D. J. Bernstein
Integer factorization
Circuits for integer factorization

Figuring out the exact cost of NFS

My October 2001 grant proposal explains a sample NFS circuit. My grant proposal then briefly points out many ways that the circuit can be changed: sieving via Schimmler's algorithm, for example, or using Lanczos-type algorithms instead of Wiedemann's algorithm.

My grant proposal asks three questions about these circuits. In short: Exactly how cost-effective are these circuits for specific input sizes? Will users have to switch to larger keys? Will users have to switch to keys 3 times larger?

(The number 3 here is based on my analysis of the cost exponents of these circuits. Beware that statements about the cost exponent, when accurately formulated, use o(1), so they say nothing about specific input sizes such as 1024 bits.)

The objective of the grant is to figure out the most cost-effective circuit for, e.g., 1024-bit inputs. My sample circuit is certainly not the best one; finding the best one is a huge project, involving a careful combination of number theory and circuit design.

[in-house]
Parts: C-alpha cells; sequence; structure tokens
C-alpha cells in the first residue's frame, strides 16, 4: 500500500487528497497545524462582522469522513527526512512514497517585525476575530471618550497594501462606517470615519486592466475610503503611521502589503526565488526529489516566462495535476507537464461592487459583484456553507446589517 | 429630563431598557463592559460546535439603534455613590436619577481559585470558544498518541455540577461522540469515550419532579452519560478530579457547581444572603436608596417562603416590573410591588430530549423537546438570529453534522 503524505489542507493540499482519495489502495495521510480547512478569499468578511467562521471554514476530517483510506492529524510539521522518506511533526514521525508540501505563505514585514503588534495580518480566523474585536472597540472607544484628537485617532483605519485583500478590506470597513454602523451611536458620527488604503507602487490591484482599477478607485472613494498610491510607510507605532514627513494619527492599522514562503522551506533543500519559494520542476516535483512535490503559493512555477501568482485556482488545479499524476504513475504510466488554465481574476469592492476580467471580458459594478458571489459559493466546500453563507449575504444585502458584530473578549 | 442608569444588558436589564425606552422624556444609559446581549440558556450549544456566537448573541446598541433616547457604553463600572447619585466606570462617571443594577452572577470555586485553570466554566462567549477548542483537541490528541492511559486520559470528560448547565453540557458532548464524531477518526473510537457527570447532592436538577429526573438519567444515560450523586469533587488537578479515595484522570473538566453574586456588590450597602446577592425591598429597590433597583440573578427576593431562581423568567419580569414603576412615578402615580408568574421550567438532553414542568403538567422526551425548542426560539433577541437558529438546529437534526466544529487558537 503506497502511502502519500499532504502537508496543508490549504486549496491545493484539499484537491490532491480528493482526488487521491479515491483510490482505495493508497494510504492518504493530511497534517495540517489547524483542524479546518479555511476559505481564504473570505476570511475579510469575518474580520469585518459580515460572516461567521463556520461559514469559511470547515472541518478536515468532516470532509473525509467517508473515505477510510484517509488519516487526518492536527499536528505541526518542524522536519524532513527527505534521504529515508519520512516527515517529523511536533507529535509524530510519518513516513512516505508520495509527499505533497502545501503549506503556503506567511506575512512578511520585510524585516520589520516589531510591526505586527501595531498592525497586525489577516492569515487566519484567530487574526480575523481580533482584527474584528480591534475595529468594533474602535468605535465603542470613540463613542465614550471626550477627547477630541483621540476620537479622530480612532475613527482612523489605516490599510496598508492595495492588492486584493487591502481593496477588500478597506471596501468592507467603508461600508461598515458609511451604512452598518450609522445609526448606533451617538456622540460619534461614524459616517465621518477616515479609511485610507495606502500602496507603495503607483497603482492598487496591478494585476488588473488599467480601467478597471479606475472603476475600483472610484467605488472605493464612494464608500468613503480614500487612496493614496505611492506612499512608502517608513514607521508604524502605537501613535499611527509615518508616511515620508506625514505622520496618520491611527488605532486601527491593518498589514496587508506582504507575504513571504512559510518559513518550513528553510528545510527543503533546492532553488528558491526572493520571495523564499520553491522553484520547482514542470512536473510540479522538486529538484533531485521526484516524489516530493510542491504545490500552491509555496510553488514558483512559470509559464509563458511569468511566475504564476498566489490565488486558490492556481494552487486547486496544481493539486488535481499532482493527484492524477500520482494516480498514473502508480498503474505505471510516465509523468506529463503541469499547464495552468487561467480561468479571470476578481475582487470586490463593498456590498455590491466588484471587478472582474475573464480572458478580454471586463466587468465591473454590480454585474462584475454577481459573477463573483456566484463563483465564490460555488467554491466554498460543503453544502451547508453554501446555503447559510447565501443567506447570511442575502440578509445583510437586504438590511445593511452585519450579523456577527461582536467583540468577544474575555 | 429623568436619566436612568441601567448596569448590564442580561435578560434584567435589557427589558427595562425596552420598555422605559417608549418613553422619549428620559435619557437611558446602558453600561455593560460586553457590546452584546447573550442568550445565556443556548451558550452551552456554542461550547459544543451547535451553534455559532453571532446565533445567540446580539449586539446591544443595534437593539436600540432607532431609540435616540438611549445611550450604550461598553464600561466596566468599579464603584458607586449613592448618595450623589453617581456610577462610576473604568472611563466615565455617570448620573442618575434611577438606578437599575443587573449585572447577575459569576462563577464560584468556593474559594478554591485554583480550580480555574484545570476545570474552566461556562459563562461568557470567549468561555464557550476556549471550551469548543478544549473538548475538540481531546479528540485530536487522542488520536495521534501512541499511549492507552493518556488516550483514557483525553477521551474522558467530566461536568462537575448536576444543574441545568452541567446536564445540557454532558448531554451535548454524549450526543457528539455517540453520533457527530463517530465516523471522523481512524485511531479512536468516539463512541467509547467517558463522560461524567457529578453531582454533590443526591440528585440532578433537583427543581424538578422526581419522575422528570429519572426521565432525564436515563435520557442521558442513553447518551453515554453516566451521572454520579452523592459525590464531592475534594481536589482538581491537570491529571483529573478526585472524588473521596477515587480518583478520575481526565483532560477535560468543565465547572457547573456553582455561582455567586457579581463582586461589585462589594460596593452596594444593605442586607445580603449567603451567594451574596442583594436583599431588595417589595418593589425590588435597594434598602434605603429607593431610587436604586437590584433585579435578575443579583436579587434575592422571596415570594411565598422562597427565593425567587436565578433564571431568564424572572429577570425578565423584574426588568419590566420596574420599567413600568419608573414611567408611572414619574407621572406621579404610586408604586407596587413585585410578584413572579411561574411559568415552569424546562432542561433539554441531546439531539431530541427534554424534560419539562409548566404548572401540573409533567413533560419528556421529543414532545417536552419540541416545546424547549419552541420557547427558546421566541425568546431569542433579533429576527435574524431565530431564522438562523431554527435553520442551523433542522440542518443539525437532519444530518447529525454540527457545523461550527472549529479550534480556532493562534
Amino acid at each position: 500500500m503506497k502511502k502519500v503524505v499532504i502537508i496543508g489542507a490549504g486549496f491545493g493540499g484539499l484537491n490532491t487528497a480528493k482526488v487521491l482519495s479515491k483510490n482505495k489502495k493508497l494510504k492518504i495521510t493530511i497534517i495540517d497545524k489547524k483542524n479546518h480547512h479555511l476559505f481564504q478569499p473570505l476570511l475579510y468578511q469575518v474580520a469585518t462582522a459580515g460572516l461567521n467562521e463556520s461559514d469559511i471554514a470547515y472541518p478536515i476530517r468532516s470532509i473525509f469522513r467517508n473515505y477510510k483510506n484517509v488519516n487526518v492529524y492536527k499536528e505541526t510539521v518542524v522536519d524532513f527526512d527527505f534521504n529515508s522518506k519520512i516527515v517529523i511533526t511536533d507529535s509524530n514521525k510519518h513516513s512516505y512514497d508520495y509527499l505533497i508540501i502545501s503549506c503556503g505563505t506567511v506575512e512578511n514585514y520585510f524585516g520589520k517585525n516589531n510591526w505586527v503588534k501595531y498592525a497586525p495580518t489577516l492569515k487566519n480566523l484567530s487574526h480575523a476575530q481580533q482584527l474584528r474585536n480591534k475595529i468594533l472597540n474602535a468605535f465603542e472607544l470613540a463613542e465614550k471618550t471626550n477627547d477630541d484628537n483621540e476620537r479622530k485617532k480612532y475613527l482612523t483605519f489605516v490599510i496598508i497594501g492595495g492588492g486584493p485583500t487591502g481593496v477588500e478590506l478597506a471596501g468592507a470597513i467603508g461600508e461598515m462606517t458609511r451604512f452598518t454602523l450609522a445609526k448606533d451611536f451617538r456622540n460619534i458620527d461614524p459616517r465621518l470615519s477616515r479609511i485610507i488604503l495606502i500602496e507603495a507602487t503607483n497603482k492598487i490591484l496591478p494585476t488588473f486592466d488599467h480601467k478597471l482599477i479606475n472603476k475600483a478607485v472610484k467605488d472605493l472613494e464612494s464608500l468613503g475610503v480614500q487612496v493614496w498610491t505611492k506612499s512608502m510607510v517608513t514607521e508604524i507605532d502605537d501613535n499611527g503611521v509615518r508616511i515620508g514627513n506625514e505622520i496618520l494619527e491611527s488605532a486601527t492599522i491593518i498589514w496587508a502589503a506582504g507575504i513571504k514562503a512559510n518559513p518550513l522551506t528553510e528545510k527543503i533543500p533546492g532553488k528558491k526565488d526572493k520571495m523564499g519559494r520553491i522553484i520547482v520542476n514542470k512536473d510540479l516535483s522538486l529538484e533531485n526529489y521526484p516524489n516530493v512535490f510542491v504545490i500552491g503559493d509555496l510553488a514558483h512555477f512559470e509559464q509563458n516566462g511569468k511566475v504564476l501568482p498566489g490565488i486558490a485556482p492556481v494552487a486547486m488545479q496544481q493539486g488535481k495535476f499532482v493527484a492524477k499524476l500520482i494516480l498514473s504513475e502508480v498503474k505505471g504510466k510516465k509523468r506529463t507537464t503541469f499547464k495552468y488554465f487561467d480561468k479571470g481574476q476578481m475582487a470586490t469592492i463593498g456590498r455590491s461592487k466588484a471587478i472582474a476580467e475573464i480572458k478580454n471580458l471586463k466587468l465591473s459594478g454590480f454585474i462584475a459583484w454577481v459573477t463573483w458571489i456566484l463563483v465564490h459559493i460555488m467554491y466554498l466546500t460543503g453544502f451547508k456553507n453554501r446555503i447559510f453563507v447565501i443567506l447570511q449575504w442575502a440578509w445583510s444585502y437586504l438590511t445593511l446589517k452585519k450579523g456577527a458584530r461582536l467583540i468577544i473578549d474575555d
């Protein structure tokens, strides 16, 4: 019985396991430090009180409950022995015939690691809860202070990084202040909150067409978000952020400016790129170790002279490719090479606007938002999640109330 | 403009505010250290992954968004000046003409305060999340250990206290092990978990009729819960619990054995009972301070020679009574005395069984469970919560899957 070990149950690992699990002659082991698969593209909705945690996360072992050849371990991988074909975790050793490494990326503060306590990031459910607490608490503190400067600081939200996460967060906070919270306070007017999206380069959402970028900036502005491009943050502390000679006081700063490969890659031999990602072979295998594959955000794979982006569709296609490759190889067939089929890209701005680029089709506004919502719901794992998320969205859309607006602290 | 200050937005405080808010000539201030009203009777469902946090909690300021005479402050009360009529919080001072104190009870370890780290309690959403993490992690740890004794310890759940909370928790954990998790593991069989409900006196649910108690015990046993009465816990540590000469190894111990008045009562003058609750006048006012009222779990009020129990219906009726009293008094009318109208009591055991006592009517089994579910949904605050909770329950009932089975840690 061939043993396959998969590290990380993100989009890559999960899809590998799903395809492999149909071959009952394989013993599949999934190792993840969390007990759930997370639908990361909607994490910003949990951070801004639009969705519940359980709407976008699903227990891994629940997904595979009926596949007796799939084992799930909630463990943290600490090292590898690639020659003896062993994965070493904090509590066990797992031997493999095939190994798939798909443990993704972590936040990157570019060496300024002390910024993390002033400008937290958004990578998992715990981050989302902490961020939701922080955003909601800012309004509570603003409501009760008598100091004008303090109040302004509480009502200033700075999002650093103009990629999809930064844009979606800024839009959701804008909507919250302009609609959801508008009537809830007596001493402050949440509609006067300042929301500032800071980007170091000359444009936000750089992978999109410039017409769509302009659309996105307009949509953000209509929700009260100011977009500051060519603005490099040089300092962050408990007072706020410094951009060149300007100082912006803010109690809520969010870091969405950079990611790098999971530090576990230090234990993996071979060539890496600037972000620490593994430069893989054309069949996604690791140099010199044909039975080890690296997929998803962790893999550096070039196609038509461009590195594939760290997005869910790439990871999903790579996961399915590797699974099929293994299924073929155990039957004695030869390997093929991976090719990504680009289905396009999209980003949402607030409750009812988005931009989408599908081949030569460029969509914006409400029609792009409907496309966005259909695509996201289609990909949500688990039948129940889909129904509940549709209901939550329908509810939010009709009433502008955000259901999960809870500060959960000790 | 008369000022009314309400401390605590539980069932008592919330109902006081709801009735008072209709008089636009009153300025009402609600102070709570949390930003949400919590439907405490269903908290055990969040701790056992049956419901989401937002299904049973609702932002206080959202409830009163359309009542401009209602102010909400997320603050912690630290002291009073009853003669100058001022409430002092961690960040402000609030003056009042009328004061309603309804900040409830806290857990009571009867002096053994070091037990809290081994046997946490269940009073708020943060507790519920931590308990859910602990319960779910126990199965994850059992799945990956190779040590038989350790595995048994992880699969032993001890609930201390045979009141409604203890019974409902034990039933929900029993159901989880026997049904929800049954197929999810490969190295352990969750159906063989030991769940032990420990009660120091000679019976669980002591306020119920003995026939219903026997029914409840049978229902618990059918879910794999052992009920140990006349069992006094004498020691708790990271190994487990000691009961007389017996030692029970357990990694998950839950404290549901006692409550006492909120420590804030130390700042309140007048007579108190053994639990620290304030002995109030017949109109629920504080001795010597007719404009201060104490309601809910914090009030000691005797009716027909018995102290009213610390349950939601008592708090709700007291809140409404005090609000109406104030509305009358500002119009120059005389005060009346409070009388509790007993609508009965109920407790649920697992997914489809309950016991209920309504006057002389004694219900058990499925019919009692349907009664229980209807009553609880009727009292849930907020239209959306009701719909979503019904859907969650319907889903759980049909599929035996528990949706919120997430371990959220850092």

(ECM is obviously not optimal, for example, because it is slower than early-abort ECM. The exponents are the same, but the exponents are certainly not a complete description of performance! I am investigating the following structure for sieving: mesh sieving with small primes, abort, trial division with tiny primes, abort, rho, abort, rho, abort, etc., ECM, abort, ECM, abort, etc. There are a huge number of parameters to tune here.)

The National Science Foundation has funded the grant for summer 2002, summer 2003, and summer 2004. Results will be announced on these web pages.